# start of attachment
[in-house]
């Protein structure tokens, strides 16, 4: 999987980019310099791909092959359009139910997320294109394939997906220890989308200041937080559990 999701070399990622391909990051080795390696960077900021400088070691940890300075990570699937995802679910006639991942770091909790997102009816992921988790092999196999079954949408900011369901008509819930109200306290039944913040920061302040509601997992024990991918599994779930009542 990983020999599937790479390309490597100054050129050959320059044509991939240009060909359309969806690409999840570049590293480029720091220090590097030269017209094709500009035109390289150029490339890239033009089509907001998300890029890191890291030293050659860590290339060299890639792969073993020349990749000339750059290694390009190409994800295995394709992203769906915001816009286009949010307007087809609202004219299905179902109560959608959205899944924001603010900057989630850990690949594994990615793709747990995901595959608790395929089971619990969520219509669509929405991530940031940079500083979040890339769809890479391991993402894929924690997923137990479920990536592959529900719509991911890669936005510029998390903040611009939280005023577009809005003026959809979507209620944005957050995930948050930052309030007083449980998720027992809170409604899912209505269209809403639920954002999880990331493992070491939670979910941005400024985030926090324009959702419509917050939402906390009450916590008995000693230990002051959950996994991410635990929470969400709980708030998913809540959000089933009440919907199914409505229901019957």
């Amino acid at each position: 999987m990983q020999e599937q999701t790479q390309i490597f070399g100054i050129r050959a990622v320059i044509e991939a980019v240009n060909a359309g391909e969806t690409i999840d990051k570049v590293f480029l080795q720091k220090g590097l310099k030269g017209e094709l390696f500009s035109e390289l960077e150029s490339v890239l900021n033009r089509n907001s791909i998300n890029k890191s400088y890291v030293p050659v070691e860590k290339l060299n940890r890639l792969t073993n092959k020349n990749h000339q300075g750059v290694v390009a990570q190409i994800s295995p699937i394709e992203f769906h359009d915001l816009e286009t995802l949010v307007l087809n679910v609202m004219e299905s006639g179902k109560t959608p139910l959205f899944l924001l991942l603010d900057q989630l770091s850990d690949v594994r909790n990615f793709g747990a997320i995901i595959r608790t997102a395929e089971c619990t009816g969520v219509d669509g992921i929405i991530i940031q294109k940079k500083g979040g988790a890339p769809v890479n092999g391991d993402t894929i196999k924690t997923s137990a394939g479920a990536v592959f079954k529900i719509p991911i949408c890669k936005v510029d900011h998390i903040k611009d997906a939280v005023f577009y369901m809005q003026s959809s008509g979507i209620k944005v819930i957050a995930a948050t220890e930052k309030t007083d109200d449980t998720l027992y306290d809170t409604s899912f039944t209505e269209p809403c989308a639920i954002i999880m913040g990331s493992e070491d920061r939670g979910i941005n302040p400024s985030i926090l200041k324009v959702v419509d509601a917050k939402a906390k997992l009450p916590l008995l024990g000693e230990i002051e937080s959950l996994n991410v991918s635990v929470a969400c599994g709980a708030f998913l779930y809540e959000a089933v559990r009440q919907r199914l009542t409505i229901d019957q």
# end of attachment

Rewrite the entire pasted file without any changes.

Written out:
[in-house]
């Protein structure tokens, strides 16, 4: 999987980019310099791909092959359009139910997320294109394939997906220890989308200041937080559990 999701070399990622391909990051080795390696960077900021400088070691940890300075990570699937995802679910006639991942770091909790997102009816992921988790092999196999079954949408900011369901008509819930109200306290039944913040920061302040509601997992024990991918599994779930009542 990983020999599937790479390309490597100054050129050959320059044509991939240009060909359309969806690409999840570049590293480029720091220090590097030269017209094709500009035109390289150029490339890239033009089509907001998300890029890191890291030293050659860590290339060299890639792969073993020349990749000339750059290694390009190409994800295995394709992203769906915001816009286009949010307007087809609202004219299905179902109560959608959205899944924001603010900057989630850990690949594994990615793709747990995901595959608790395929089971619990969520219509669509929405991530940031940079500083979040890339769809890479391991993402894929924690997923137990479920990536592959529900719509991911890669936005510029998390903040611009939280005023577009809005003026959809979507209620944005957050995930948050930052309030007083449980998720027992809170409604899912209505269209809403639920954002999880990331493992070491939670979910941005400024985030926090324009959702419509917050939402906390009450916590008995000693230990002051959950996994991410635990929470969400709980708030998913809540959000089933009440919907199914409505229901019957």
């Amino acid at each position: 999987m990983q020999e599937q999701t790479q390309i490597f070399g100054i050129r050959a990622v320059i044509e991939a980019v240009n060909a359309g391909e969806t690409i999840d990051k570049v590293f480029l080795q720091k220090g590097l310099k030269g017209e094709l390696f500009s035109e390289l960077e150029s490339v890239l900021n033009r089509n907001s791909i998300n890029k890191s400088y890291v030293p050659v070691e860590k290339l060299n940890r890639l792969t073993n092959k020349n990749h000339q300075g750059v290694v390009a990570q190409i994800s295995p699937i394709e992203f769906h359009d915001l816009e286009t995802l949010v307007l087809n679910v609202m004219e299905s006639g179902k109560t959608p139910l959205f899944l924001l991942l603010d900057q989630l770091s850990d690949v594994r909790n990615f793709g747990a997320i995901i595959r608790t997102a395929e089971c619990t009816g969520v219509d669509g992921i929405i991530i940031q294109k940079k500083g979040g988790a890339p769809v890479n092999g391991d993402t894929i196999k924690t997923s137990a394939g479920a990536v592959f079954k529900i719509p991911i949408c890669k936005v510029d900011h998390i903040k611009d997906a939280v005023f577009y369901m809005q003026s959809s008509g979507i209620k944005v819930i957050a995930a948050t220890e930052k309030t007083d109200d449980t998720l027992y306290d809170t409604s899912f039944t209505e269209p809403c989308a639920i954002i999880m913040g990331s493992e070491d920061r939670g979910i941005n302040p400024s985030i926090l200041k324009v959702v419509d509601a917050k939402a906390k997992l009450p916590l008995l024990g000693e230990i002051e937080s959950l996994n991410v991918s635990v929470a969400c599994g709980a708030f998913l779930y809540e959000a089933v559990r009440q919907r199914l009542t409505i229901d019957q």